My bizarre envy of Newark, New Jersey A city collaboration that became the model of transformation
Posted by Janice Scheckter on 27 January 2016 9:50 AM CAT
I am envious of Newark and I’ve never been there. I don’t want to live there either, but I wish I could bottle some of the collaborative magic that has transformed this city and bring it back to Joburg, my city that I love and hate - all at the same time.
Here’s the story across an edited timeline. In 1967 Newark suffered through five days and nights of riots, after two white police officers allegedly beat a black taxi driver. Twenty-six people were killed and more than a thousand were injured as houses and businesses were looted and burned. For the next 15 years the city continued its downward spiral. By the 1980s crime had risen dramatically and the drug culture flourished. Just as a yardstick – this was a city without a supermarket for many years.
Over the years several groups attempted to revitalise Newark, but their efforts were severely disjointed and political agendas continued to polarise an already dysfunctional city.
1984 saw a turn around. For years it was rumoured that one of the city’s largest employers, Prudential, was going to move, but in 1984 not only did Prudential decide to stay, but to expand its headquarters and become actively involved in addressing some of the city’s most critical needs.
The company appointed Alex Plinio to public affairs with a mandate to manage the company’s civic activities. He started by interviewing 50 leaders and by looking to other cities that had overcome similar challenges. He gained permission from Prudential to support a community-wide collaborative initiative which became known as the Newark Collaboration Group. The NCG was true to its name collaborating with the broader community and in 1991 the city received the National Civic League’s coveted All-America City Award for collaborative revitalisation efforts.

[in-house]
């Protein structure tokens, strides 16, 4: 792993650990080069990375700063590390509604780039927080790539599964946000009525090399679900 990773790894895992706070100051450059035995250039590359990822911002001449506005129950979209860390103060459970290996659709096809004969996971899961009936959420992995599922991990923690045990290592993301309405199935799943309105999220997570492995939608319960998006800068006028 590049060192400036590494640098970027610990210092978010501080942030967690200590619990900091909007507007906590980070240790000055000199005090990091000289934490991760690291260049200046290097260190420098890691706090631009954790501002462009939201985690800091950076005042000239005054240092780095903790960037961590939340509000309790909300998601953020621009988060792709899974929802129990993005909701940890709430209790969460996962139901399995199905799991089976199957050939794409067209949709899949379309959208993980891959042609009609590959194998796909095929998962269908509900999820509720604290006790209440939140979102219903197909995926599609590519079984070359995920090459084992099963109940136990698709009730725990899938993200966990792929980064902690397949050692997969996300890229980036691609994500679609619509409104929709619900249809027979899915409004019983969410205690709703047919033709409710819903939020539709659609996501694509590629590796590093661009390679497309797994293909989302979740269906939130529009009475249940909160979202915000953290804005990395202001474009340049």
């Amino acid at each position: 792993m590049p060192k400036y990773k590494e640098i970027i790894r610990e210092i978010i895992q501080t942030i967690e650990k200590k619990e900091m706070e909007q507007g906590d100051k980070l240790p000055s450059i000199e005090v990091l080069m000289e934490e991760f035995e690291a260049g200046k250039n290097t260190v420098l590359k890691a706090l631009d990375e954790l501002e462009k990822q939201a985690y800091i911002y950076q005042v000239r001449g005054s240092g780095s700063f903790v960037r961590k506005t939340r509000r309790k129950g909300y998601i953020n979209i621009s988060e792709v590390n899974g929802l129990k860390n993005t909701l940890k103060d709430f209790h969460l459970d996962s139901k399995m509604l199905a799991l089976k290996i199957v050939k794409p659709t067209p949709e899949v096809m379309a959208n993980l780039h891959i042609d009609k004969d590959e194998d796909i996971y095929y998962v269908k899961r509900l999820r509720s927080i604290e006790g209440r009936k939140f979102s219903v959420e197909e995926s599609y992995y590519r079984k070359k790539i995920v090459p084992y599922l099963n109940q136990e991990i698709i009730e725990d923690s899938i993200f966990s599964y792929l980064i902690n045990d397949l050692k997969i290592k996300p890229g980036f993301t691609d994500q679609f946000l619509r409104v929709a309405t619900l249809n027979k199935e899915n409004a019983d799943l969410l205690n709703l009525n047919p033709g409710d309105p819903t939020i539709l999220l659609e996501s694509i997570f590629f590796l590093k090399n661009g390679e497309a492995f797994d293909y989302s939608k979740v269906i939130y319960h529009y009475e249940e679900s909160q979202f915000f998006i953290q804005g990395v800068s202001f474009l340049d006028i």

The other day I went web trawling to understand the status of Newark today. I watched a Harvard forum interview with the police commissioner, a former gang member – turned youth mentor; and Mike Levin, filmmaker and consultant on the Sundance Channel. This was part of a six-part series called Brick City, documenting the transformation of Newark.
So why the envy? Firstly there are signs of collaboration throughout and its sustained collaboration that’s transcended decades. Secondly, this was one of the most dangerous cities in the US. Today because of its proximity to New York City, many utility and high-tech companies opened or expanded offices here in the past two decades. Finally, when I listen to a police commissioner and hear about pro-active policing and about a programme that rewarded citizens for guns handed in, I’m envious.
Oh – what the fantastic city Joburg, Jozi, Egoli …could be!
Janice Scheckter is a passionate Joburg resident, collaboration activist and co-founder of Indigo New Media.